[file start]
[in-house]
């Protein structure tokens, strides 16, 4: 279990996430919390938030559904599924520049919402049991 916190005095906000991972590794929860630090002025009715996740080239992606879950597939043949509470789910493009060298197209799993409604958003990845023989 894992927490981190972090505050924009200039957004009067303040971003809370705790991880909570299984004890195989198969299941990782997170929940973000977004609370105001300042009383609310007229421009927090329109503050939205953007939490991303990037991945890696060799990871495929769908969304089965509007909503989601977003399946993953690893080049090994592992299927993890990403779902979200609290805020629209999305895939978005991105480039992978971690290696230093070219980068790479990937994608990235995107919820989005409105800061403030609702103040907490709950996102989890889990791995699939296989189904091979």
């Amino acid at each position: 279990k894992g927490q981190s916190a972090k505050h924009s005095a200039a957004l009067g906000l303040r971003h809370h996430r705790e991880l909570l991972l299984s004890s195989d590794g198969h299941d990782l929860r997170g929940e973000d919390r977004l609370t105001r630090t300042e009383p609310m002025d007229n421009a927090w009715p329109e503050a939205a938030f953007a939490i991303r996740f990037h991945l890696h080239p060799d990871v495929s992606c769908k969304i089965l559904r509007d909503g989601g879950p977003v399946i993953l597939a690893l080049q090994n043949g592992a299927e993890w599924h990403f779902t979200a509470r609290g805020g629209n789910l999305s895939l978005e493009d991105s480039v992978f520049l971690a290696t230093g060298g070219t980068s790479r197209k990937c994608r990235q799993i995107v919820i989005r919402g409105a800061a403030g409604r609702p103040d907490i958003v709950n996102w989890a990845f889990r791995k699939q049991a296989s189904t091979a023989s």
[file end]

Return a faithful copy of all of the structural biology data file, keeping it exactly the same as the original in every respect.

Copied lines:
[in-house]
């Protein structure tokens, strides 16, 4: 279990996430919390938030559904599924520049919402049991 916190005095906000991972590794929860630090002025009715996740080239992606879950597939043949509470789910493009060298197209799993409604958003990845023989 894992927490981190972090505050924009200039957004009067303040971003809370705790991880909570299984004890195989198969299941990782997170929940973000977004609370105001300042009383609310007229421009927090329109503050939205953007939490991303990037991945890696060799990871495929769908969304089965509007909503989601977003399946993953690893080049090994592992299927993890990403779902979200609290805020629209999305895939978005991105480039992978971690290696230093070219980068790479990937994608990235995107919820989005409105800061403030609702103040907490709950996102989890889990791995699939296989189904091979």
């Amino acid at each position: 279990k894992g927490q981190s916190a972090k505050h924009s005095a200039a957004l009067g906000l303040r971003h809370h996430r705790e991880l909570l991972l299984s004890s195989d590794g198969h299941d990782l929860r997170g929940e973000d919390r977004l609370t105001r630090t300042e009383p609310m002025d007229n421009a927090w009715p329109e503050a939205a938030f953007a939490i991303r996740f990037h991945l890696h080239p060799d990871v495929s992606c769908k969304i089965l559904r509007d909503g989601g879950p977003v399946i993953l597939a690893l080049q090994n043949g592992a299927e993890w599924h990403f779902t979200a509470r609290g805020g629209n789910l999305s895939l978005e493009d991105s480039v992978f520049l971690a290696t230093g060298g070219t980068s790479r197209k990937c994608r990235q799993i995107v919820i989005r919402g409105a800061a403030g409604r609702p103040d907490i958003v709950n996102w989890a990845f889990r791995k699939q049991a296989s189904t091979a023989s």